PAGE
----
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Diaco to Keep Just One Assistant Coach

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Diaco to Keep Just One Assistant Coach

NBCConnecticut.com

Bob Diaco was introduced as the new UConn head football coach on Thursday.

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As promised, new UConn coach Bob Diaco met with the assistants Monday, and according to the Hartford Courant, he will only keep one of them, Mike Foley, on his new staff.

"Through all the counsel and everyone that I've talked to, players and coaches alike, he was the one consistent name and the one consistent evaluation that fits with the DNA of the program moving forward," Diaco said Wednesday. "And I'm excited about that."

Foley has primarily served as an offensive line coach during his eight years in Storrs, a role he might continue in under Diaco.

As for the rest of the staff, Diaco plans to wait until after the holidays to make those decisions.

"I've worked for people that are like, 'OK, let's get started, here we go, here we go' and then all of a sudden you're going and you say, 'Well, wait a minute. How many more of these am I going to string together? How many more non-weeks of vacation, time spent, building a sandcastle with my young son that I'd like to do?' Well, I can't again," Diaco explained. "I can't ... again.

"Now I'm in this chair. So to me, independent of when this process gets done or not done, I want whoever is coming here to have a nice Christmas vacation. I'd like them to have a nice New Year's Eve and a nice New Year's Day. So let's say, when that's done, Jan. 3rd, 4th, 5th, I'd like to think all these processes could be done and they could be on their way to campus."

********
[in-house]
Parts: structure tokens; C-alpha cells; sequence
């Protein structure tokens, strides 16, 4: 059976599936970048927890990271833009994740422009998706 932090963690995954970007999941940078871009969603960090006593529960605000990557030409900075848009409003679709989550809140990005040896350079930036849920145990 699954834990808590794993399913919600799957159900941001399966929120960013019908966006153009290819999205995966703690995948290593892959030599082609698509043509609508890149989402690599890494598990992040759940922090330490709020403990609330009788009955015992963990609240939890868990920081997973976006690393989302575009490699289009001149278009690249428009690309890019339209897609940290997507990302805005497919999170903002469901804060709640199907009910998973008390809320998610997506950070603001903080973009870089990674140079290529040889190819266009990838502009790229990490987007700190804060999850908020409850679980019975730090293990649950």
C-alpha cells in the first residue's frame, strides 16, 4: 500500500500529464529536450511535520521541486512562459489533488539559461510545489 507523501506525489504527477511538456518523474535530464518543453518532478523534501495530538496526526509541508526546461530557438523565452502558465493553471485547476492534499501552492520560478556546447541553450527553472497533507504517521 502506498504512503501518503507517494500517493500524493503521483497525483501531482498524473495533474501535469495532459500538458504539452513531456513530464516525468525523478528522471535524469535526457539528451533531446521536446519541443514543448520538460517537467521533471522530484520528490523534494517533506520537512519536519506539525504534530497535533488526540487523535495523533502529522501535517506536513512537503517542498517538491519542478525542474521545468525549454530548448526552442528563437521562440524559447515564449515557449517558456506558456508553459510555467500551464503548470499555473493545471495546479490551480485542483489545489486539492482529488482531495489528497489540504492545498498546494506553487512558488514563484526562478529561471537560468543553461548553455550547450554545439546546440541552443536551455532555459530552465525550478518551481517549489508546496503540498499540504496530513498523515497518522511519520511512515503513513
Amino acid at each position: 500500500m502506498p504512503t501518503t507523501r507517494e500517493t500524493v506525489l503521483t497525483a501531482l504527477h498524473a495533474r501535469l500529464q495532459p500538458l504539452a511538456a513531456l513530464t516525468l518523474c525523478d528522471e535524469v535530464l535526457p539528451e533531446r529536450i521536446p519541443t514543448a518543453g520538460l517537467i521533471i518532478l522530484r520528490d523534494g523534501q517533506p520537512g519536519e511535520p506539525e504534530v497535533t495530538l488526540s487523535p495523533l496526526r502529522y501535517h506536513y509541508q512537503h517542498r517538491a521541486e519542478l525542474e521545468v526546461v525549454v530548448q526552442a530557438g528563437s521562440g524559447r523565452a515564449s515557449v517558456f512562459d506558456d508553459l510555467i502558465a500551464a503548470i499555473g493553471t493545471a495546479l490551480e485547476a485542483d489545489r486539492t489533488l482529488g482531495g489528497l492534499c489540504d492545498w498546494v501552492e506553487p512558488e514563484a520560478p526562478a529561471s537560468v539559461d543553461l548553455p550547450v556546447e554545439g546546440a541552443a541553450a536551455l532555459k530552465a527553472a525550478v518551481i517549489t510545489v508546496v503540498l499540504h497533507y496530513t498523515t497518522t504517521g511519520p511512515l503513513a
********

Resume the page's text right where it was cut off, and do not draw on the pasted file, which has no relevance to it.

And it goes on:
Diaco, 40, has cut his teeth at the highest levels of FBS football, serving as Notre Dame's defensive coordinator -- including a Jan. 2013 appearance in the national title game -- and it's that experience that athletic director Warde Manuel hopes translates into immediate success at UConn. This reality is not lost on Diaco.

"A big component of just growing up and maturing is self-control and managing emotions," he said. "And people say the game and workplace is no place for emotions. I don't agree with that. I think emotions create action. ... They're going to elicit some sort of action, so you need to control your emotions and have self-control, which tempers a guy like me who's excited and excitable and energetic, Type A, and go, go, go. ... With too much self-control, you end up kind of presenting yourself as really working hard to be unlikable. I think somewhere in the middle, if we can achieve that."

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